December 15th, 2004
|12:45 pm - Commerce, artistic integrity, and erotic tangerines|
First things first: do not buy me gifts because you're not getting any. Burn me CDs if you must, because I'd rather you spend $0.50 and be disappointed than $26.77 and be disappointed. I considered buying Big Lots' entire stock of harmonicas so that I'd have them in case people start giving me gifts, but I picked one up for myself and, well, let's just say that there's a reason they're priced at $1.99.
That said, Christmas is that magical time of year when you get crap you'll never use from people you never see. My sister and I went shopping for our relatives last night. We've been doing this for a couple of years now because it's cheaper, it's easier to come up with gift ideas, and our relatives end up receiving smaller piles of nicer crap than if we'd been shopping individually.
Last year we spent most of the evening on State Street before giving up and heading to the mall. This year we forewent State Street in favor of East Towne Mall. We both loathe the mall, but these days it's the indoor State Street. Most of State Street's non-franchise businesses are bars, expensive convenience stores or are specialized to the point that it's not worth going in unless I want something specific. On top of that, the mall has fewer panhandlers and idiot drivers, and it's not as cold. We got our shopping done in record time, made a side-trip to Borders, and supped at Fazoli's where we got to listen to some high school students loudly speculating on whether married couples still enjoy looking at each other naked after they hit forty.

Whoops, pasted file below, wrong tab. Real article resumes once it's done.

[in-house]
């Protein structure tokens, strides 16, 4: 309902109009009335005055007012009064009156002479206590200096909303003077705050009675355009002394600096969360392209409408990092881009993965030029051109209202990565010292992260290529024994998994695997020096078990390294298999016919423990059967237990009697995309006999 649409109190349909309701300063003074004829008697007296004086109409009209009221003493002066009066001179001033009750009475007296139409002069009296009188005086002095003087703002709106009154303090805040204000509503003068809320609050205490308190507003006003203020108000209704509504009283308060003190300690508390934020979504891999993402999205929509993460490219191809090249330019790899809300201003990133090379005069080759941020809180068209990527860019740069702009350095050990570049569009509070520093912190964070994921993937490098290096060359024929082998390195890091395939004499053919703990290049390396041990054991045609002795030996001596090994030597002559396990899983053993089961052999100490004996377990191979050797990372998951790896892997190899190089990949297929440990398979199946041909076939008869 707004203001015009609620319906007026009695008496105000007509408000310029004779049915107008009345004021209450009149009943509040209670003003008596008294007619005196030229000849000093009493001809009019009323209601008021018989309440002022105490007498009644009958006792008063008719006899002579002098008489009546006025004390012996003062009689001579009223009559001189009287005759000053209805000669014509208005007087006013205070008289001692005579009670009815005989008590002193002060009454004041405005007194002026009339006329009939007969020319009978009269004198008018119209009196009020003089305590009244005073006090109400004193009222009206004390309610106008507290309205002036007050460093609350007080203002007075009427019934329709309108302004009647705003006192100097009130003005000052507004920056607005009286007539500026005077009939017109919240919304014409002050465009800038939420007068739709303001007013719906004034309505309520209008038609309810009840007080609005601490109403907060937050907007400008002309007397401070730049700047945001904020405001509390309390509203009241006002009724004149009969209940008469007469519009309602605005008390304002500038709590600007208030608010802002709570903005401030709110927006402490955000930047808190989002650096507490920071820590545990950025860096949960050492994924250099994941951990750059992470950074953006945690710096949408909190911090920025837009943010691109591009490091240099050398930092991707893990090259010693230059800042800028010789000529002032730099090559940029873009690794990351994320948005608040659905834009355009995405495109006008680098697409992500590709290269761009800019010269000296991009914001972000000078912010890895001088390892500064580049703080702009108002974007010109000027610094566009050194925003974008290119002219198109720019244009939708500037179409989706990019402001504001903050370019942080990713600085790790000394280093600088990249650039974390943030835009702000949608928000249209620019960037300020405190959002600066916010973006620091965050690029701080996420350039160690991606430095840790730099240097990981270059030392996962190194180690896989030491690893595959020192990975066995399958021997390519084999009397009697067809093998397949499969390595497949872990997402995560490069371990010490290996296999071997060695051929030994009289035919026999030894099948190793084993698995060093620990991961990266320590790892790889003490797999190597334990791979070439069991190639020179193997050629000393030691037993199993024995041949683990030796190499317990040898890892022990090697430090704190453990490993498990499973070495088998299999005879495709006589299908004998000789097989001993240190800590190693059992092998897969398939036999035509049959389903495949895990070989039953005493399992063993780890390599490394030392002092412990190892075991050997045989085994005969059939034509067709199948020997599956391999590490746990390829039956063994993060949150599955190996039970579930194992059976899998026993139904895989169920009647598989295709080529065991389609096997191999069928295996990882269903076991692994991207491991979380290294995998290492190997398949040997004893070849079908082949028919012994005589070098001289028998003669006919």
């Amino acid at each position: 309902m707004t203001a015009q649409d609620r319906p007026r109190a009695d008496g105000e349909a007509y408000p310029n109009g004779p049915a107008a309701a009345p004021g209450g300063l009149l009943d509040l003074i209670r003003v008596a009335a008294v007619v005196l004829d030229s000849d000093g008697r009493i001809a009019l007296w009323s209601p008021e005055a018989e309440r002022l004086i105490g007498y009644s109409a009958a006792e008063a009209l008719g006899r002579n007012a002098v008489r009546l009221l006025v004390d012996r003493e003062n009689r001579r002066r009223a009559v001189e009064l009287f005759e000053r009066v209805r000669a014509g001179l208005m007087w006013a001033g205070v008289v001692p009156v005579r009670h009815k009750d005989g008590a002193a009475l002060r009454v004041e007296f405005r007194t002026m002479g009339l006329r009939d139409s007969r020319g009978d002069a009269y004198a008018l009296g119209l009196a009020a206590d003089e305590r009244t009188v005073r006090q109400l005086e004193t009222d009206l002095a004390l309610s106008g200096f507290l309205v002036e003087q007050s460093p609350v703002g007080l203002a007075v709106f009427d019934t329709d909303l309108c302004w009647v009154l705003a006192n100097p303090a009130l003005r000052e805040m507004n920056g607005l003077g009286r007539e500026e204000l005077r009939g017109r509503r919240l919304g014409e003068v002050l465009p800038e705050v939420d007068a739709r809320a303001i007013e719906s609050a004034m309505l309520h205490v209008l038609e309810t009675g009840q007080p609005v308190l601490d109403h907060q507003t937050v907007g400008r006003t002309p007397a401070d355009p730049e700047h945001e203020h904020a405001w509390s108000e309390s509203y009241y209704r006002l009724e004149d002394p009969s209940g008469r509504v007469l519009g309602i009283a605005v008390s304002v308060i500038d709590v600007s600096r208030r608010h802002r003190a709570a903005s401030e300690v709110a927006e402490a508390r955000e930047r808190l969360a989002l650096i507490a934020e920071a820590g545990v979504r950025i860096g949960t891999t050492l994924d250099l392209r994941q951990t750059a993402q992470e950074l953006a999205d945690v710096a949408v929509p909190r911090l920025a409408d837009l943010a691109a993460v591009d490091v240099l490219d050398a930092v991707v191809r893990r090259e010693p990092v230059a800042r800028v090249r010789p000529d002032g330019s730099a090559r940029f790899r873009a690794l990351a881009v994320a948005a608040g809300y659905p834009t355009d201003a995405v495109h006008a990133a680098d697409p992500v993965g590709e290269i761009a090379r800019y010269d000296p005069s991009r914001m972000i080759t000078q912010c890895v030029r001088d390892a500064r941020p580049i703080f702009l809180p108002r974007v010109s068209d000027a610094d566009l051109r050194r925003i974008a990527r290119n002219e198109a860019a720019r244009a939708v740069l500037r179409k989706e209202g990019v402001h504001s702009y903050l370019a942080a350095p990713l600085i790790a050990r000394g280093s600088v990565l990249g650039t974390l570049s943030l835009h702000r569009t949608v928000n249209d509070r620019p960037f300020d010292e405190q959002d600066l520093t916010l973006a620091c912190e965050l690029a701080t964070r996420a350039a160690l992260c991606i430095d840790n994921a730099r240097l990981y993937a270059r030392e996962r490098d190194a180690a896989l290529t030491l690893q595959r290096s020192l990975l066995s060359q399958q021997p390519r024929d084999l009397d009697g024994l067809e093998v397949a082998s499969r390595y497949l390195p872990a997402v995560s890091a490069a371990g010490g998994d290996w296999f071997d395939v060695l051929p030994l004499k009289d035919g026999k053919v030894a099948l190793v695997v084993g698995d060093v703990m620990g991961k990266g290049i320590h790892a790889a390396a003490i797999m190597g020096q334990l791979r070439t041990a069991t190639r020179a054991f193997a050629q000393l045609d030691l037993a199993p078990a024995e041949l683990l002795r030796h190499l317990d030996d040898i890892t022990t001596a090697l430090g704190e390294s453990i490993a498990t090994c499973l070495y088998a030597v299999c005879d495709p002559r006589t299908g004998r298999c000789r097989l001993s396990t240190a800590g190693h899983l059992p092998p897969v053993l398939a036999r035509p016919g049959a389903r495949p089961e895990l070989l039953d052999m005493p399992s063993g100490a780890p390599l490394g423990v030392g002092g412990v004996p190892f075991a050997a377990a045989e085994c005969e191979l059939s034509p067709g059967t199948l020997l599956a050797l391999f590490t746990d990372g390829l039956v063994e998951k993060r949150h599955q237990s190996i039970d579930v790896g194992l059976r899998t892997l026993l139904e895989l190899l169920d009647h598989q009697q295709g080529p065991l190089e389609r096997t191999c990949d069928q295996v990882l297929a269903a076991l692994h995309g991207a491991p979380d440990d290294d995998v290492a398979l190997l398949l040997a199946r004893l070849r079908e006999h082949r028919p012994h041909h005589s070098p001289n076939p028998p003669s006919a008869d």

At Borders I picked up a copy of the much-maligned Mr. Show movie Run Ronnie Run!, which I watched last night. I've seen it before and I like it, though it probably deserves a good deal of the criticism it's received. Parts of the movie (Patrick Warburton as the head of the International Gay Conspiracy, musical numbers by Mandy Patinkin and Jack Black, and Bob Odenkirk as the world's worst inventor ("The Fish Magician! It hides fish! Nobody bought it.") are brilliant, but it gets bogged down by having a plot. Monty Python and the Holy Grail circumvented this problem by molding a five-minute story arc around 85 minutes of sketch comedy. RRR! drags what could have been a mildly amusing five-minute sketch into a grueling 50, and peppers it with unrelated comedy sketches. These sketches work. The whole doesn't. David Cross and Bob Odenkirk who wrote and starred in the film have disowned it, blaming their loss of creative control over the final cut.
Still, $6 for a DVD that's going to get a lot of repeat viewings (probably alone, because my sister already has a copy, and I don't know who I could con into sitting through it with me), i's not a bad investment. Actually, I have a low-quality VHS bootleg of the film from back when it didn't look like RRR! was ever going to be released, and the DVD cut of the film is substantially (and detrimentally) shorter, but everything cut is included in the deleted scenes on the disc.